NFA, Class of 2001.
MARINE GYSGT LUIS A. MERCADO JR.
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W e l c o m e
Posted May. 22, 2017
New Windsor mom, Luz Mercado, started the foundation, ÒSupport Our Heroes, when her son Marine GYSGT Luis Mercado Jr. was stationed in Iraq and started to share items from packages his mom sent him to fellow soldiers who told him of some of the simple pleasures they were missing from home.
Lucy Mercado, New Windsor, is preparing to ship items to military service members as part of her foundation, Support Our Heroes. She supports three platoons in Afghanistan.
December 08, 2004
If There Were a Marine Medal for Shopping, She'd Get It
By Peter Applebome
New York Times
New Windsor, N.Y.
FIRST came the Red Bull, three cases, she thinks. Maybe four.
It was 140 degrees in Iraq, her son, Marine Sgt. Luis Mercado Jr., had told her shortly after he arrived there in August, and the many marines under his command needed something more than water to keep them going through the long, hard, hot days.
So his mother, Luz, a guided missile of maternal resolve, ran off to Sam's Club in Middletown, bought the Red Bull energy drinks and sent them off.
But, of course, the next day would be just as hot, she thought. So a few days later, she sent off more Red Bull and some energy bars. And then, once she started there was no reason to stop. Before long she was comparing prices at Sam's and the B J's in Monroe and the Wal-Mart in Newburgh and sending off the Red Bull and the energy bars and Gatorade, cookies, deodorant, shaving cream, razors and potato chips, enough each time for many, or as close to it as she could.
When it got too expensive, the Mercados distributed fliers in September in their Orange County neighborhood for donations. Then an article in a local newspaper helped even more and there were donations from all over - the Middle Hope Fire Department Women's Auxiliary, Cub Scout Troop 316 in Washingtonville, Fig's Auto Driving School in Washingtonville, the Rolling Thunder Motorcycle Club. The Nevins family from Campbell Hall came up with $1,000. A kid who wanted to be a marine sent $5. Soon it was a tax-exempt organization, "Support Our Heroes," with a Web site (supportourheroes.net).
With Christmas coming and the platoon fighting in Fallujah, the regular mass mailing every few days didn't seem like enough. So Mrs. Mercado, 43, went out and put together Christmas gift packages for many with green military T-shirts, toothpaste, toothbrush, deodorant, shampoo, conditioner, candy canes and candy, each neatly packed in its snowman holiday bag. They've been sent, but the red garage is still full of cartons and jumbo boxes of Slim Jims and Ritz crackers and Colgate toothpaste and Tampax, the next shipment.
From the outside it's just another military family's house with yellow ribbons on the cars, the red maple out front and a great big ribbon on the front door. But if any family was going to send a platoon's worth of goodies to Iraq every other day, it figured to be the Mercados. Luis was so convinced he wanted to be a marine, he tried to enlist at 13. He lived for R.O.T.C. in high school, then turned down an Air Force scholarship to enlist Aug. 26, 2001. Eventually, he was assigned to the presidential security detail, but he requested to be sent to Iraq instead. He has already re-enlisted and plans to be a drill instructor at Parris Island.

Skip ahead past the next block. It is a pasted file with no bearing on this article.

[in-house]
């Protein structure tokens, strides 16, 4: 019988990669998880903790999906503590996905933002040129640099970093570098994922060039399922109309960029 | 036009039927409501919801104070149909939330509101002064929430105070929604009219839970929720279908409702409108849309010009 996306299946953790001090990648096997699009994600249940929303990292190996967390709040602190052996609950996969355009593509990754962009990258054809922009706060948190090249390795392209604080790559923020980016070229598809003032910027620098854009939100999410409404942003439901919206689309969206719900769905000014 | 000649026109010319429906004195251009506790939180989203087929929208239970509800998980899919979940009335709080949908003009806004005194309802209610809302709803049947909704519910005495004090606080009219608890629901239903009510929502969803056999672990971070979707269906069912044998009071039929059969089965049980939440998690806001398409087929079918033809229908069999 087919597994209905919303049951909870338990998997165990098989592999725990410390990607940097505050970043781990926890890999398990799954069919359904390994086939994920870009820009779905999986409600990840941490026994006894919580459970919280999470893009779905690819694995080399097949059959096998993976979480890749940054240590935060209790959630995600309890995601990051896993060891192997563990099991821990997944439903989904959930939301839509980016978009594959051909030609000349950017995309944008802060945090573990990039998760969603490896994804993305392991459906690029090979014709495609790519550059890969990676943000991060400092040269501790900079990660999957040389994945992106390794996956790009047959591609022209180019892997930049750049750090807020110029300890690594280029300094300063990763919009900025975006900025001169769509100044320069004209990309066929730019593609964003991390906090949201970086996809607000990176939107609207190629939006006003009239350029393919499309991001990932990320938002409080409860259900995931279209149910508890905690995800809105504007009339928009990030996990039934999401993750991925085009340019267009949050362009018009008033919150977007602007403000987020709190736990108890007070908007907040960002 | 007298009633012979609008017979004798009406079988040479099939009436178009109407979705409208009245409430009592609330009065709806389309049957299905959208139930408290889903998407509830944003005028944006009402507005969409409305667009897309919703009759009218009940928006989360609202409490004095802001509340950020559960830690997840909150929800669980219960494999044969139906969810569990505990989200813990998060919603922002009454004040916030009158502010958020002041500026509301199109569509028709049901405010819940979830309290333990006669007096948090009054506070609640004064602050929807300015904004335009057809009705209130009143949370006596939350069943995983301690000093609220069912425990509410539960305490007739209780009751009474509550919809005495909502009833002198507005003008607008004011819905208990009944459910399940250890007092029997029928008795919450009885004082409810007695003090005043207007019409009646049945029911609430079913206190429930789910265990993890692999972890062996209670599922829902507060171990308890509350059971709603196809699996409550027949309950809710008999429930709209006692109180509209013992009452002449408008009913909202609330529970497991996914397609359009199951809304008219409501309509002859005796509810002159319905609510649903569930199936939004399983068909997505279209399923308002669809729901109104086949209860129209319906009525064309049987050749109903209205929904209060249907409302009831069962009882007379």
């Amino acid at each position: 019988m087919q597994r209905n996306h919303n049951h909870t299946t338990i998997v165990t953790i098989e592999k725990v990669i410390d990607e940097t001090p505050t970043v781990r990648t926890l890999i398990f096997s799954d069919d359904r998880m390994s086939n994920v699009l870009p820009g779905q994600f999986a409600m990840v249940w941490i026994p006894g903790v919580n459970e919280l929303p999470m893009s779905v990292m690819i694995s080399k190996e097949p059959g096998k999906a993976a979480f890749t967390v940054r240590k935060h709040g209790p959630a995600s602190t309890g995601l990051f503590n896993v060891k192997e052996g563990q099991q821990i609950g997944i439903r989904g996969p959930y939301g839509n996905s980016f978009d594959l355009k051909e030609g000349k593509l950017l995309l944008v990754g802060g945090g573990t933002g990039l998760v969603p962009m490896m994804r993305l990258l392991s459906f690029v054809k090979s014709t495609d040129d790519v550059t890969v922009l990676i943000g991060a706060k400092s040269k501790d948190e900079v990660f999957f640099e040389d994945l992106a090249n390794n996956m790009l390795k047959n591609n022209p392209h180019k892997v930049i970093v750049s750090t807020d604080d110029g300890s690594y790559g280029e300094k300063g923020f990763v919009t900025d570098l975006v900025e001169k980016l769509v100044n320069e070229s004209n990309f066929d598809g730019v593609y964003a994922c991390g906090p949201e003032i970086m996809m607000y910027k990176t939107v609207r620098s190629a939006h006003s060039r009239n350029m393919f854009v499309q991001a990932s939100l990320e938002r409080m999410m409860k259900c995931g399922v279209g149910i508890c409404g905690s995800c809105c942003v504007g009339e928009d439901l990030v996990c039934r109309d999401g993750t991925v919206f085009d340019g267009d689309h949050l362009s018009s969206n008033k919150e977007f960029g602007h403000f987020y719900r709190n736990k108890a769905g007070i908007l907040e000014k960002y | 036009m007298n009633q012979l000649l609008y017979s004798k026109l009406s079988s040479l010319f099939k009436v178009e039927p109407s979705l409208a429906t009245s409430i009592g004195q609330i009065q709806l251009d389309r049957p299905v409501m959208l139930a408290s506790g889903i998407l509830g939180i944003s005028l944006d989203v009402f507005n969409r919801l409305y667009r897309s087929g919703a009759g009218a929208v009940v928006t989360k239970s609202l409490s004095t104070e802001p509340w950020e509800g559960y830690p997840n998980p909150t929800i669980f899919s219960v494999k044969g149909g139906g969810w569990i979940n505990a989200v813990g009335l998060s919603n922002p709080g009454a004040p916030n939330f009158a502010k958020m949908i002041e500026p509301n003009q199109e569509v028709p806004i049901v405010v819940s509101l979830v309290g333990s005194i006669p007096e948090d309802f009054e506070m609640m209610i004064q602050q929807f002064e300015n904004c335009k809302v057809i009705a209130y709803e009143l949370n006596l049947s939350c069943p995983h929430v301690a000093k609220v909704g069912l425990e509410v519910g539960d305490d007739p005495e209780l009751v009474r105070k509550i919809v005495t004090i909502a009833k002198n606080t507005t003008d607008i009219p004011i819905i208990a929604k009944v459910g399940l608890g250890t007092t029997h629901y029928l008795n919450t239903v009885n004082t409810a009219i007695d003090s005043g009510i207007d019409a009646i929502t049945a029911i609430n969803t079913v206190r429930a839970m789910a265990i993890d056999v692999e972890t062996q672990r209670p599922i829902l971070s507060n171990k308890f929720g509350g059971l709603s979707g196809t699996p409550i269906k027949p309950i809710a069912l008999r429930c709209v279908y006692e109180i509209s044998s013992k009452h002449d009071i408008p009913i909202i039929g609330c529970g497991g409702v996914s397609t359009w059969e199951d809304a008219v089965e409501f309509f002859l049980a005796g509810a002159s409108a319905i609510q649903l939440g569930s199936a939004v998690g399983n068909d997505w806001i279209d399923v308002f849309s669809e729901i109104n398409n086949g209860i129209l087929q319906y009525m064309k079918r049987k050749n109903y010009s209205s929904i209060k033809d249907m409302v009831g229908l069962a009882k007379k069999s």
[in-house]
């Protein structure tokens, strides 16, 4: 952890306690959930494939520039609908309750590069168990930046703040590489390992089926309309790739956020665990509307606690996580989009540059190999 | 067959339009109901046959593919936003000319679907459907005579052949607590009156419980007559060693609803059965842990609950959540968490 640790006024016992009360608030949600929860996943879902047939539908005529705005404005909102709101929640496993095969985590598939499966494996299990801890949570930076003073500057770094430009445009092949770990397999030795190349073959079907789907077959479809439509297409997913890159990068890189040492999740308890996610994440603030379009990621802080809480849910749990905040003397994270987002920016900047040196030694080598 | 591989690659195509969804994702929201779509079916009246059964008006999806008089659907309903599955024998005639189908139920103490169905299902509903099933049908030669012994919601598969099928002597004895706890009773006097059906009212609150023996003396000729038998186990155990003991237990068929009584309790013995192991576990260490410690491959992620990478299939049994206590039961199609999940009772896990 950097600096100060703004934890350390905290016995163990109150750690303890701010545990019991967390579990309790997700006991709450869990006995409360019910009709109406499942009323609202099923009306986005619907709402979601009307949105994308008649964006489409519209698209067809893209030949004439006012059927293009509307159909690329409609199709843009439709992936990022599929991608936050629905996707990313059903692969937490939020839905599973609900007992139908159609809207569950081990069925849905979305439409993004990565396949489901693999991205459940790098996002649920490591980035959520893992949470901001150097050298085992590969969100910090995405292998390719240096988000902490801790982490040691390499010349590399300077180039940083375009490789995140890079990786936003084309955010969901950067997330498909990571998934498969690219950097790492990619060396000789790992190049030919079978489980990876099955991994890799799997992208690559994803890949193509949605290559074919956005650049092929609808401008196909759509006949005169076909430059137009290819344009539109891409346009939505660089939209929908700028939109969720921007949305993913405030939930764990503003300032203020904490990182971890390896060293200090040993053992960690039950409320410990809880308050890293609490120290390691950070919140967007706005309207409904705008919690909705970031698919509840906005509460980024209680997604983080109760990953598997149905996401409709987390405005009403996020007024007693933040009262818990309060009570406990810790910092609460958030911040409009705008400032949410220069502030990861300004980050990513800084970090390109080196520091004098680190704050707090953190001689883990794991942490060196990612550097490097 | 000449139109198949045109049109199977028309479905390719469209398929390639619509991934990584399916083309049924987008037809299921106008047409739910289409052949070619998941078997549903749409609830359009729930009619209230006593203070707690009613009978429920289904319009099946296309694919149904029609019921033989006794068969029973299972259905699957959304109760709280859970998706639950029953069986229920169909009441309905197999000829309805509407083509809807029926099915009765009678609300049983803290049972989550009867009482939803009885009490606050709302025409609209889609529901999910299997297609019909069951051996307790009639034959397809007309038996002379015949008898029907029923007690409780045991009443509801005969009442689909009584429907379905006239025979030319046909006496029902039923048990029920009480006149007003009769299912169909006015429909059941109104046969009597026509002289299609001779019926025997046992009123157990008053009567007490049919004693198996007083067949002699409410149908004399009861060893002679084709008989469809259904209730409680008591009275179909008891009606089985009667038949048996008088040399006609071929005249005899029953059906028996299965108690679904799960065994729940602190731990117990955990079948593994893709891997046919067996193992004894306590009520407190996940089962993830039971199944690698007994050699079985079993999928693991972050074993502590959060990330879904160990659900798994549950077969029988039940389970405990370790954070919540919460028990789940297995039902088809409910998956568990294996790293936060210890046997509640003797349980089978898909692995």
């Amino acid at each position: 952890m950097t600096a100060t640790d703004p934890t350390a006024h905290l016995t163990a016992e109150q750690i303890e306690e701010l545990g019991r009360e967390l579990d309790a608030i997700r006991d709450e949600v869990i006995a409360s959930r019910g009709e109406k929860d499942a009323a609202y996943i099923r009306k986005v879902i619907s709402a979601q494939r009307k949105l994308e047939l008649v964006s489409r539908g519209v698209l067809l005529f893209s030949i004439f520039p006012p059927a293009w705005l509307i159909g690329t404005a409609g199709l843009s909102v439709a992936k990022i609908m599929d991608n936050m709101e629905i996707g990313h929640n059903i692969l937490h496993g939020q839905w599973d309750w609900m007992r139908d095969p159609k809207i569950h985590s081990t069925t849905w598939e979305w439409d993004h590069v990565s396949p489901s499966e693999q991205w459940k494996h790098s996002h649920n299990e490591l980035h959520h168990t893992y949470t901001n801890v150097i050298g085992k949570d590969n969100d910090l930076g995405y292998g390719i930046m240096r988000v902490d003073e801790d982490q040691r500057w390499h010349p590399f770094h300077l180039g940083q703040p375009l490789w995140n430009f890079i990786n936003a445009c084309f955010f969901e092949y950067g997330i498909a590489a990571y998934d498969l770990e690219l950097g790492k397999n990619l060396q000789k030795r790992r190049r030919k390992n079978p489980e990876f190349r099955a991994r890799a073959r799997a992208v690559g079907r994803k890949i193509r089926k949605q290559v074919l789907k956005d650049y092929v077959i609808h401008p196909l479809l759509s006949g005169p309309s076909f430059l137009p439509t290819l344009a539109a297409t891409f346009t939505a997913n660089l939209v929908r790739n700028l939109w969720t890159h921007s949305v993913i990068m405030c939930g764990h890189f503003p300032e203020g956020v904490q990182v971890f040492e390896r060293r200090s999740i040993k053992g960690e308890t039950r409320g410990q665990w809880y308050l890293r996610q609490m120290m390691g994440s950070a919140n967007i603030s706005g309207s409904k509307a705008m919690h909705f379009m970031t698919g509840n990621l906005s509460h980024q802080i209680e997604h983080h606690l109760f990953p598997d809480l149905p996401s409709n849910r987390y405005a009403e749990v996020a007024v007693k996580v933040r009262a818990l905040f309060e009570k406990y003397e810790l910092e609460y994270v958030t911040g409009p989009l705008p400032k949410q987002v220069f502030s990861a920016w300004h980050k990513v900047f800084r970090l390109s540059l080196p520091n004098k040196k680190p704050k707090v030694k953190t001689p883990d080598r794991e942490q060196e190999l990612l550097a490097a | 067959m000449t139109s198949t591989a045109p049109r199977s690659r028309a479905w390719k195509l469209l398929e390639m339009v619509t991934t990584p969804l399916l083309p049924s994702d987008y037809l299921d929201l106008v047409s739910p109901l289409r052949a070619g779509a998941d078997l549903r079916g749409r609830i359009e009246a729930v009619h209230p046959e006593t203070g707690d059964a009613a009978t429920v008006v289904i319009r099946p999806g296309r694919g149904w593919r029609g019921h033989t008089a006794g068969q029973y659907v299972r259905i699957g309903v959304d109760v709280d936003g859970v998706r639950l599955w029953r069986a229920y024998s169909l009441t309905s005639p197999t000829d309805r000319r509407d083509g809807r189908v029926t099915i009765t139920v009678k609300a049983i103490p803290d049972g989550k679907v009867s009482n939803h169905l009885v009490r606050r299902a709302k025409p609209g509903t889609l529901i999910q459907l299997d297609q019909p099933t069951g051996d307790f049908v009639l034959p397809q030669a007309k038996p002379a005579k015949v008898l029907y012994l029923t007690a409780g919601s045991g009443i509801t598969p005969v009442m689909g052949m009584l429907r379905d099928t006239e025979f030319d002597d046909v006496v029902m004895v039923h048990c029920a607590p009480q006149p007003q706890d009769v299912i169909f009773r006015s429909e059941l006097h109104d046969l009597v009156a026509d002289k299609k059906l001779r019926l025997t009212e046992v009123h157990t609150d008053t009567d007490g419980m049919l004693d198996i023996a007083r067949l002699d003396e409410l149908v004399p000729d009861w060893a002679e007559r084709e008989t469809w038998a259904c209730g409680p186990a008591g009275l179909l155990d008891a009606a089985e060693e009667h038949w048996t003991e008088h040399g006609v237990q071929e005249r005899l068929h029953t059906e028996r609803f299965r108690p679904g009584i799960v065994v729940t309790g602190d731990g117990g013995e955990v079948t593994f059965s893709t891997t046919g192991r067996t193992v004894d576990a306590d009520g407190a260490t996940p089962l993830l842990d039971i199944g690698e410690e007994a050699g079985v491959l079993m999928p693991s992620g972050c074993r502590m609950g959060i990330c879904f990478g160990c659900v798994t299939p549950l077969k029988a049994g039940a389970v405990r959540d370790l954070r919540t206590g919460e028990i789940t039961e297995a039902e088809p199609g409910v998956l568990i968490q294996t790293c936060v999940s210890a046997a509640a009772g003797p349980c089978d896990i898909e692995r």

Surely, there's a limit to how much can be sent and for how long. More than ever, war is hell, and all 140,000 troops in Iraq can't expect daily Red Bulls and Famous Amos cookies. But, then, Mrs. Mercado figures, why can't they? After all, this is a war where the warriors get yellow ribbons on the back of S.U.V.'s, and the rest of us get tax cuts and urgings to shop a lot. And with e-mail and cable TV, home seems just a mouse click away. Why not some of the small pleasures of home, too?
HER many packages are already too many - 11 members of his platoon have already come home in body bags - 8 in one gruesome day around Halloween. She shudders to think how many more will follow. Sergeant Mercado, 21, believes in his mission there. "He says, 'Ma, would you want me to come home now and the enemy follows or wait until March when things will be a lot better?' " she said. "They feel they're making a difference there."
But Mr. Mercado, 43, says he still doesn't know why his son is there, "I heard about the weapons of mass destruction, which I'm still waiting for," he said.
And Mrs. Mercado burns at a slow boil. "I really feel if the Iraqis want to kill themselves, why should we lose our people with them? But then President Bush doesn't have sons; he has daughters." Reminded that some daughters went, she said: "Well, his didn't."
But with no end in sight, the politics matters less to her than helping her son, helping his platoon, welcoming him home in March. Perhaps when they come home, some will thank her, but for now, she said, she's perfectly content not to know too much about them, not to have too many names to know in the war zone.
After all, one son is enough, especially when, out of the blue the other day, he confessed a sudden desire for a family, wife and kids.
"PLEASE STAY SAFE," she e-mailed him the other day. "WE WANT YOU BACK SAFELY. LOVING YOU ALWAYS. MAMA. SEND ME A KISS."
"Muaaaaaaahhhhhhhhh," he replied. "Love you."
Ricardo Rios, Jr.